/ #cli #terminal 

Catalina "Apple cannot check for malicious software" Command Line Fix

Fix “X can’t be opened because Apple cannot check for malicious software” and “Developer or app can’t be verified” using the command line.

Mac OS X Catalina has introduced a new host of permission issues. There are workarounds for applications that you’re installing to your “Applications” folder, namely right-click and use the “Open” -> “Open Anyway” trick.

For developers among you, you will want to use the command line to fix this situation rather than clicking around the UI.

For the non-developers among you, some applications will fail to open even if you give them the correct system & security settings.

This post details how to do that using the command line (Terminal) and xattr -d com.apple.quarantine <path-to-program>.

Table of Contents

The manual permissions workaround

In order to open an application that “can’t be opened because Apple cannot check for malicious software” or “Developer or app can’t be verified”, we open Finder and go to Applications.

Find the relevant application and right-click it.

When the right-click menu opens, select & click “Open” and when the dialog opens, click “Open”.

Use the command line to fix “Apple cannot check for malicious software” and “Developer or app can’t be verified”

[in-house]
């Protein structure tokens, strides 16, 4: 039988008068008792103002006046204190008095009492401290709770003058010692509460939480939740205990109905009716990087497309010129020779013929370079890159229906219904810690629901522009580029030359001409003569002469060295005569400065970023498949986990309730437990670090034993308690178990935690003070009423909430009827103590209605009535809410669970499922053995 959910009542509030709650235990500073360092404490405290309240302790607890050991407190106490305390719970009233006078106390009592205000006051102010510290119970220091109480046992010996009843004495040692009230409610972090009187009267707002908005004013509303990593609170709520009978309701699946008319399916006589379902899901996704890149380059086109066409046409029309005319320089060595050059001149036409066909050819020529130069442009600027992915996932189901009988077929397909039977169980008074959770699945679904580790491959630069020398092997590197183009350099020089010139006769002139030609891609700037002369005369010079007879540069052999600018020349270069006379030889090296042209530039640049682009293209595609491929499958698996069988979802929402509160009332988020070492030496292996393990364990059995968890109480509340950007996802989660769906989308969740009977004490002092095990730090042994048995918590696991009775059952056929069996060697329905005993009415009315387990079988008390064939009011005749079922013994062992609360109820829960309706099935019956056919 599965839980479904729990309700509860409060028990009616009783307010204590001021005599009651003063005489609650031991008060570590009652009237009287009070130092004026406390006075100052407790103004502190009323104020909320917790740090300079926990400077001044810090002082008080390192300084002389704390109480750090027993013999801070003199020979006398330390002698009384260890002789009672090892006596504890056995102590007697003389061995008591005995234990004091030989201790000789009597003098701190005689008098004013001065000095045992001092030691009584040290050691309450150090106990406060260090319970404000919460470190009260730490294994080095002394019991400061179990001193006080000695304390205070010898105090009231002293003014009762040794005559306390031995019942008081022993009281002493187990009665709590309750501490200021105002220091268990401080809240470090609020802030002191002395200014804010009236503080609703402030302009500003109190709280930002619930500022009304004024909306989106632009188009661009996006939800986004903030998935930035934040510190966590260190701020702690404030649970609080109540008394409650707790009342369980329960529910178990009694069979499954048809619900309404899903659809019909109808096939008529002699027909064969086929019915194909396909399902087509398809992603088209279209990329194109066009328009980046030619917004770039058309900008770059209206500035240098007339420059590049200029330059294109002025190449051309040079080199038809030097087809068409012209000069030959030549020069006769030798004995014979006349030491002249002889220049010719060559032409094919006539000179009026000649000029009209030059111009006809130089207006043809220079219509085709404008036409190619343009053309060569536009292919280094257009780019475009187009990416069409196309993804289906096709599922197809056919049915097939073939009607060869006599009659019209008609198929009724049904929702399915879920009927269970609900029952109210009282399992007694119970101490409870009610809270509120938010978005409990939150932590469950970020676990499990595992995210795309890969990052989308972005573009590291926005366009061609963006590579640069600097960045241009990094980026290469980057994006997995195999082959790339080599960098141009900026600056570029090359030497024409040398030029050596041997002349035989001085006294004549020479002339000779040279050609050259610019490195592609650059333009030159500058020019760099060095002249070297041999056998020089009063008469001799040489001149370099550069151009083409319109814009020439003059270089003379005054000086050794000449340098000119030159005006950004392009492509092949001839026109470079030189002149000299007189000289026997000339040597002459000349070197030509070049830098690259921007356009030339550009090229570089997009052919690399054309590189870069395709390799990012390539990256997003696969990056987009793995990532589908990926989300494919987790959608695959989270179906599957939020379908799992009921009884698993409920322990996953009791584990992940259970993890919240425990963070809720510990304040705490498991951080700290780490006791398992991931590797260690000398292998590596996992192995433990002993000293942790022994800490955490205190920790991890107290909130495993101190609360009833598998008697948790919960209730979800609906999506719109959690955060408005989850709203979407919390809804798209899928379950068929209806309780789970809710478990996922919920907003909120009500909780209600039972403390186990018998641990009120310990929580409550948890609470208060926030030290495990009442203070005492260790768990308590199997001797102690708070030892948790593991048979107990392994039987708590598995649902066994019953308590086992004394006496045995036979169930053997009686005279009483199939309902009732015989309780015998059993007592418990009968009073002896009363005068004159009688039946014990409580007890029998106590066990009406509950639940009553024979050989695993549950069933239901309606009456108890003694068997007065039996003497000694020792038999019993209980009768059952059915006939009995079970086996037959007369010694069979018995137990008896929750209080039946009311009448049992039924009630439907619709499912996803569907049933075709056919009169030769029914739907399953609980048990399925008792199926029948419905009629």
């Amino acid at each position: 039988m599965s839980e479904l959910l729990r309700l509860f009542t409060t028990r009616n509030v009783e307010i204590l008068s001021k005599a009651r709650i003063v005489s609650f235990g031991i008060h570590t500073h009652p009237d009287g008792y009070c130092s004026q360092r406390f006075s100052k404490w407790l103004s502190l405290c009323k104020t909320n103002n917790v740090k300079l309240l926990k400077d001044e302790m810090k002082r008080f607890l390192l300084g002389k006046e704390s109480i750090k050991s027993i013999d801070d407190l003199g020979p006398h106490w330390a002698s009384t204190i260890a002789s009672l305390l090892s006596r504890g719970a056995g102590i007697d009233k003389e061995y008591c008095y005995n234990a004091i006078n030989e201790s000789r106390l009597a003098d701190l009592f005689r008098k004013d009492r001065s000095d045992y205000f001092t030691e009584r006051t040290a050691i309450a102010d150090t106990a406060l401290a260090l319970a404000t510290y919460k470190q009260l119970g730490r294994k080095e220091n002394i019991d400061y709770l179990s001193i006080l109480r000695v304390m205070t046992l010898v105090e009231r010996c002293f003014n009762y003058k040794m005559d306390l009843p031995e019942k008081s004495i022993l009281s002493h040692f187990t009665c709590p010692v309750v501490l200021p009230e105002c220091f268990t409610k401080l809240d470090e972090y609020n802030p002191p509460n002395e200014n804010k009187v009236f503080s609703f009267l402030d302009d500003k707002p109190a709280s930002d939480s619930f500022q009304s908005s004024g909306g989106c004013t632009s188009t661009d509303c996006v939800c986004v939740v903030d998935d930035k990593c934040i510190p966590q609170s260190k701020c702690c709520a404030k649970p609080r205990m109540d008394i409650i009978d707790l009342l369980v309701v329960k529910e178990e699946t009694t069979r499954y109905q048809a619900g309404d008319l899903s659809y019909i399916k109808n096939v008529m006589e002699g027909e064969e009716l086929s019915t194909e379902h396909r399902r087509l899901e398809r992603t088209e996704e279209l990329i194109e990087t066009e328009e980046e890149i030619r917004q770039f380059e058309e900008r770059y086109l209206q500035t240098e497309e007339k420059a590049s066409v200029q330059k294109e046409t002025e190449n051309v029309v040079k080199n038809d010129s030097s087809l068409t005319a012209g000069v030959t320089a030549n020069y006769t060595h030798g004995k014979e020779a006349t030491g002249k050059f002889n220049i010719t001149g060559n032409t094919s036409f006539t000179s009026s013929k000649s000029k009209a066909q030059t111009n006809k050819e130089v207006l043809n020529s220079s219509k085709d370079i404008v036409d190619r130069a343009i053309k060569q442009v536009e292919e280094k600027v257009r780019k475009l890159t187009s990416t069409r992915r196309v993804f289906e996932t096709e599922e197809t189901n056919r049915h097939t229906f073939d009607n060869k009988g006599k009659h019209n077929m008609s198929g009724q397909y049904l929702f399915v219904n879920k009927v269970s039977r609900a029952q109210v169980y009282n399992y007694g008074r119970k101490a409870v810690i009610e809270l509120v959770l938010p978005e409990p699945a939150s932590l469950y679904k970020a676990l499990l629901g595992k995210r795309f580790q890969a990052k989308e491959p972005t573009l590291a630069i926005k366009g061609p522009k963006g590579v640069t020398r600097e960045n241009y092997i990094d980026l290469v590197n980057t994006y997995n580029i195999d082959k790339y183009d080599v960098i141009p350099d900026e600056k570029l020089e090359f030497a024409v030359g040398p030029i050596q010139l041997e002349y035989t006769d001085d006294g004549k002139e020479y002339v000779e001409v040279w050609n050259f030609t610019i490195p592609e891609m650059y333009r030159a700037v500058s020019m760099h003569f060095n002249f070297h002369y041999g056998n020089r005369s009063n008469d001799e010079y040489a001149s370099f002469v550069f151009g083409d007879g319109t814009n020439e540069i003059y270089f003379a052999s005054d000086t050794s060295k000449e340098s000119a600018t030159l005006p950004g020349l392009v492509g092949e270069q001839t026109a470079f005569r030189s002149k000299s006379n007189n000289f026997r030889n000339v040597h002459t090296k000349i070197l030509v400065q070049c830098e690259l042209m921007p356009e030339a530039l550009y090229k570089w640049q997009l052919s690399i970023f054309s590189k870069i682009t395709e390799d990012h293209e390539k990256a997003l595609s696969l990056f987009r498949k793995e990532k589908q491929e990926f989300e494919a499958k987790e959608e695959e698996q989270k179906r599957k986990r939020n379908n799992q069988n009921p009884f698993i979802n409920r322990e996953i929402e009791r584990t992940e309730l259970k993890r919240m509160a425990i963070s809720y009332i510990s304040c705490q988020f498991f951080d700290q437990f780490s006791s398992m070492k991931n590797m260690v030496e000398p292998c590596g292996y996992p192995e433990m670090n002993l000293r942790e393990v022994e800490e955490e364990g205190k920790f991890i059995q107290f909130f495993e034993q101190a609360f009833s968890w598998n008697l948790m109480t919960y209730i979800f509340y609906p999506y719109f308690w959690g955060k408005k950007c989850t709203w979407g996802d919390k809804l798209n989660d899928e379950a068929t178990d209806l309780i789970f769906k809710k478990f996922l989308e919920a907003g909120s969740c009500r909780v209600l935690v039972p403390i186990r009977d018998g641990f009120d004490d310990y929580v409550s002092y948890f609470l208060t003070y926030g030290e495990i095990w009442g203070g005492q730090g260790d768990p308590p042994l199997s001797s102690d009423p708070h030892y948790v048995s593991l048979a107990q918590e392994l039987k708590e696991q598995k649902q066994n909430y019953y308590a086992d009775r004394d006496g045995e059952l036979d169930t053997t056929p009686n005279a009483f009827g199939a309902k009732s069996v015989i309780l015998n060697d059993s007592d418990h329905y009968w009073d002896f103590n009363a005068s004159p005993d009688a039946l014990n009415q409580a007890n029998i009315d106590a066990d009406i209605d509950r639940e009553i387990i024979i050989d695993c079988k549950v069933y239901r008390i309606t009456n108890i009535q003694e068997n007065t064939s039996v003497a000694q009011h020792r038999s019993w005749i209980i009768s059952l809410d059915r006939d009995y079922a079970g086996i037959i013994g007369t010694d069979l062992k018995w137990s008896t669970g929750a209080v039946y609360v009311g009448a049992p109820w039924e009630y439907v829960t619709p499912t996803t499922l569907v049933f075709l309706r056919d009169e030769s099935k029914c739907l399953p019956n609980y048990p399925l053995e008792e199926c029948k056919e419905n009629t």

Your terminal application (I use iTerm but Mac OS comes with Terminal). Find the path of your application.

For applications in your “Applications” folder, that will be something like: /Applications/<app-name>.app.

Use xattr to delete the com.apple.quarantine attribute:

xattr -d com.apple.quarantine /Applications/<app-name>.app

You can then check that it’s been deleted using xattr’s default behaviour.

xattr /Applications/<app-name>.app

That’s how you can open applications for which “Apple cannot check for malicious software” or “Developer or app can’t be verified”.

Author

Hugo Di Francesco

Co-author of "Professional JavaScript" with Packt. He runs the Code with Hugo website helping over 100,000 developers every month and holds an MEng in Mathematical Computation from University College London (UCL). He has used JavaScript extensively to create scalable and performant platforms at companies such as Canon and Elsevier.

30% Launch discount on The Jest Handbook

Level up your JavaScript testing fundamentals and leverage Jest's best features